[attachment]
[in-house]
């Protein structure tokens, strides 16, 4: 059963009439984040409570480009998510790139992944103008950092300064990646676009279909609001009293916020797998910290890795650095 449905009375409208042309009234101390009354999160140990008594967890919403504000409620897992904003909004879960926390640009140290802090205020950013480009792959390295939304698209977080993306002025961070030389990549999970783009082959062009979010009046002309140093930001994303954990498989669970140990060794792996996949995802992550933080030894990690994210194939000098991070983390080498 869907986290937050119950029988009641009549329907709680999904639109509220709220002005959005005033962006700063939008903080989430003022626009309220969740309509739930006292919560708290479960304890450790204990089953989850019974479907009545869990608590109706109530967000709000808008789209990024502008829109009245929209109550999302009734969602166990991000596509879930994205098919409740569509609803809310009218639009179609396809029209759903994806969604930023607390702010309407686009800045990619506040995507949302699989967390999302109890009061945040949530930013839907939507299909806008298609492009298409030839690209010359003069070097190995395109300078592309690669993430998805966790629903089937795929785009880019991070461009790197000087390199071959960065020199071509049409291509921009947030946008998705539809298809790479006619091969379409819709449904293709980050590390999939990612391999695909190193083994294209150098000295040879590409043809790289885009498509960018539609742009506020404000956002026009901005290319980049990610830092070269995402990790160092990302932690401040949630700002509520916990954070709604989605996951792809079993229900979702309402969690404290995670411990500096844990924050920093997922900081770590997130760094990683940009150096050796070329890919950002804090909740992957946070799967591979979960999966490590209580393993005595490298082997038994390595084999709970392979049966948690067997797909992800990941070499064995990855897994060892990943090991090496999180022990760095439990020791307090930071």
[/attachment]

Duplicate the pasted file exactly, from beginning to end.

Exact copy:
[in-house]
């Protein structure tokens, strides 16, 4: 059963009439984040409570480009998510790139992944103008950092300064990646676009279909609001009293916020797998910290890795650095 449905009375409208042309009234101390009354999160140990008594967890919403504000409620897992904003909004879960926390640009140290802090205020950013480009792959390295939304698209977080993306002025961070030389990549999970783009082959062009979010009046002309140093930001994303954990498989669970140990060794792996996949995802992550933080030894990690994210194939000098991070983390080498 869907986290937050119950029988009641009549329907709680999904639109509220709220002005959005005033962006700063939008903080989430003022626009309220969740309509739930006292919560708290479960304890450790204990089953989850019974479907009545869990608590109706109530967000709000808008789209990024502008829109009245929209109550999302009734969602166990991000596509879930994205098919409740569509609803809310009218639009179609396809029209759903994806969604930023607390702010309407686009800045990619506040995507949302699989967390999302109890009061945040949530930013839907939507299909806008298609492009298409030839690209010359003069070097190995395109300078592309690669993430998805966790629903089937795929785009880019991070461009790197000087390199071959960065020199071509049409291509921009947030946008998705539809298809790479006619091969379409819709449904293709980050590390999939990612391999695909190193083994294209150098000295040879590409043809790289885009498509960018539609742009506020404000956002026009901005290319980049990610830092070269995402990790160092990302932690401040949630700002509520916990954070709604989605996951792809079993229900979702309402969690404290995670411990500096844990924050920093997922900081770590997130760094990683940009150096050796070329890919950002804090909740992957946070799967591979979960999966490590209580393993005595490298082997038994390595084999709970392979049966948690067997797909992800990941070499064995990855897994060892990943090991090496999180022990760095439990020791307090930071």